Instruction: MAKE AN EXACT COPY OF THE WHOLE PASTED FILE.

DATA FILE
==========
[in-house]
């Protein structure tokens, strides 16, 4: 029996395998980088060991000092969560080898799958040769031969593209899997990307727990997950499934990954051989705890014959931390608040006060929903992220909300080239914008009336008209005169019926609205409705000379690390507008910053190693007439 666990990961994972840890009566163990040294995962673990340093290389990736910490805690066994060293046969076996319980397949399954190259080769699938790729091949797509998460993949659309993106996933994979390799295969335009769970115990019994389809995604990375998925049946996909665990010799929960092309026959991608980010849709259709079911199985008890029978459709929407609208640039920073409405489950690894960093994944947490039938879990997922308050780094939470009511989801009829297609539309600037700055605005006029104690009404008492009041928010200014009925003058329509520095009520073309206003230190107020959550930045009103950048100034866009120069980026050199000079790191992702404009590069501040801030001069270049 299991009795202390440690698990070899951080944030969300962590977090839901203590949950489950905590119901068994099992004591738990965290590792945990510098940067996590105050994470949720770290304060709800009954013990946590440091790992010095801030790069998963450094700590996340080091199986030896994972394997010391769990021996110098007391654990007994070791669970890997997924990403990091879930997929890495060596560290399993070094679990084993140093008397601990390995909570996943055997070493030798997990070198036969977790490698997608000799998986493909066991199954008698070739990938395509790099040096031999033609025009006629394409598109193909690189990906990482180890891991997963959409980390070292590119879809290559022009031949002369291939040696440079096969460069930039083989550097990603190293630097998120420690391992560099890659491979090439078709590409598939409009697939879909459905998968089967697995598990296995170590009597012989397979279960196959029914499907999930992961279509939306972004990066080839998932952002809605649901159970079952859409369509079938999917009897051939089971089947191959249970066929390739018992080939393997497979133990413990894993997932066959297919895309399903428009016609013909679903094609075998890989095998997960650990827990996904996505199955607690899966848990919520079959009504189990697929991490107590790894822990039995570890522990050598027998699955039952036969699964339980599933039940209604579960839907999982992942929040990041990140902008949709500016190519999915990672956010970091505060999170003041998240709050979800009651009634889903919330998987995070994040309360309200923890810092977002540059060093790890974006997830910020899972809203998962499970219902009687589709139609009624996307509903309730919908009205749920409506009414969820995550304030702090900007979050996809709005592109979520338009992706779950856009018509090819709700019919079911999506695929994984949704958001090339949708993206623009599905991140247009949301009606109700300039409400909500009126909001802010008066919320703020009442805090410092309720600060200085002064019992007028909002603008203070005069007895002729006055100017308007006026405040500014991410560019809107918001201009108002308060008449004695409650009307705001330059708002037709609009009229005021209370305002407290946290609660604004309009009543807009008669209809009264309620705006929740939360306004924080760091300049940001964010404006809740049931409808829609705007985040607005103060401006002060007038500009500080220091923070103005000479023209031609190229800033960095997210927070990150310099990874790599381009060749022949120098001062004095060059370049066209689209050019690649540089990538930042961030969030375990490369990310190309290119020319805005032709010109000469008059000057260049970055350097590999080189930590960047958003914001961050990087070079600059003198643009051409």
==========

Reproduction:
[in-house]
């Protein structure tokens, strides 16, 4: 029996395998980088060991000092969560080898799958040769031969593209899997990307727990997950499934990954051989705890014959931390608040006060929903992220909300080239914008009336008209005169019926609205409705000379690390507008910053190693007439 666990990961994972840890009566163990040294995962673990340093290389990736910490805690066994060293046969076996319980397949399954190259080769699938790729091949797509998460993949659309993106996933994979390799295969335009769970115990019994389809995604990375998925049946996909665990010799929960092309026959991608980010849709259709079911199985008890029978459709929407609208640039920073409405489950690894960093994944947490039938879990997922308050780094939470009511989801009829297609539309600037700055605005006029104690009404008492009041928010200014009925003058329509520095009520073309206003230190107020959550930045009103950048100034866009120069980026050199000079790191992702404009590069501040801030001069270049 299991009795202390440690698990070899951080944030969300962590977090839901203590949950489950905590119901068994099992004591738990965290590792945990510098940067996590105050994470949720770290304060709800009954013990946590440091790992010095801030790069998963450094700590996340080091199986030896994972394997010391769990021996110098007391654990007994070791669970890997997924990403990091879930997929890495060596560290399993070094679990084993140093008397601990390995909570996943055997070493030798997990070198036969977790490698997608000799998986493909066991199954008698070739990938395509790099040096031999033609025009006629394409598109193909690189990906990482180890891991997963959409980390070292590119879809290559022009031949002369291939040696440079096969460069930039083989550097990603190293630097998120420690391992560099890659491979090439078709590409598939409009697939879909459905998968089967697995598990296995170590009597012989397979279960196959029914499907999930992961279509939306972004990066080839998932952002809605649901159970079952859409369509079938999917009897051939089971089947191959249970066929390739018992080939393997497979133990413990894993997932066959297919895309399903428009016609013909679903094609075998890989095998997960650990827990996904996505199955607690899966848990919520079959009504189990697929991490107590790894822990039995570890522990050598027998699955039952036969699964339980599933039940209604579960839907999982992942929040990041990140902008949709500016190519999915990672956010970091505060999170003041998240709050979800009651009634889903919330998987995070994040309360309200923890810092977002540059060093790890974006997830910020899972809203998962499970219902009687589709139609009624996307509903309730919908009205749920409506009414969820995550304030702090900007979050996809709005592109979520338009992706779950856009018509090819709700019919079911999506695929994984949704958001090339949708993206623009599905991140247009949301009606109700300039409400909500009126909001802010008066919320703020009442805090410092309720600060200085002064019992007028909002603008203070005069007895002729006055100017308007006026405040500014991410560019809107918001201009108002308060008449004695409650009307705001330059708002037709609009009229005021209370305002407290946290609660604004309009009543807009008669209809009264309620705006929740939360306004924080760091300049940001964010404006809740049931409808829609705007985040607005103060401006002060007038500009500080220091923070103005000479023209031609190229800033960095997210927070990150310099990874790599381009060749022949120098001062004095060059370049066209689209050019690649540089990538930042961030969030375990490369990310190309290119020319805005032709010109000469008059000057260049970055350097590999080189930590960047958003914001961050990087070079600059003198643009051409």